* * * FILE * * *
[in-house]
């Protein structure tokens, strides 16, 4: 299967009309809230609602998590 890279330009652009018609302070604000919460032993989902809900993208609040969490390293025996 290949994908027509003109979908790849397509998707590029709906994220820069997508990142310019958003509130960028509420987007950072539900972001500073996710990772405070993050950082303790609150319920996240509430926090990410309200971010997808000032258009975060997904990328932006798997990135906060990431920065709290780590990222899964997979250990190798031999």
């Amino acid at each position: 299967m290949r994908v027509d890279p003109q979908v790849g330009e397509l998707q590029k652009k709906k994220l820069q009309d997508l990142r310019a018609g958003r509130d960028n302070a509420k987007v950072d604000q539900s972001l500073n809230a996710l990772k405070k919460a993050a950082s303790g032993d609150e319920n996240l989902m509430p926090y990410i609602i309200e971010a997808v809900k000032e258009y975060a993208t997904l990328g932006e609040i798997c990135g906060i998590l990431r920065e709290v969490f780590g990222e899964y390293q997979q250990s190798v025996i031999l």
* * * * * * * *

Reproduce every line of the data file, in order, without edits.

[in-house]
């Protein structure tokens, strides 16, 4: 299967009309809230609602998590 890279330009652009018609302070604000919460032993989902809900993208609040969490390293025996 290949994908027509003109979908790849397509998707590029709906994220820069997508990142310019958003509130960028509420987007950072539900972001500073996710990772405070993050950082303790609150319920996240509430926090990410309200971010997808000032258009975060997904990328932006798997990135906060990431920065709290780590990222899964997979250990190798031999």
């Amino acid at each position: 299967m290949r994908v027509d890279p003109q979908v790849g330009e397509l998707q590029k652009k709906k994220l820069q009309d997508l990142r310019a018609g958003r509130d960028n302070a509420k987007v950072d604000q539900s972001l500073n809230a996710l990772k405070k919460a993050a950082s303790g032993d609150e319920n996240l989902m509430p926090y990410i609602i309200e971010a997808v809900k000032e258009y975060a993208t997904l990328g932006e609040i798997c990135g906060i998590l990431r920065e709290v969490f780590g990222e899964y390293q997979q250990s190798v025996i031999l």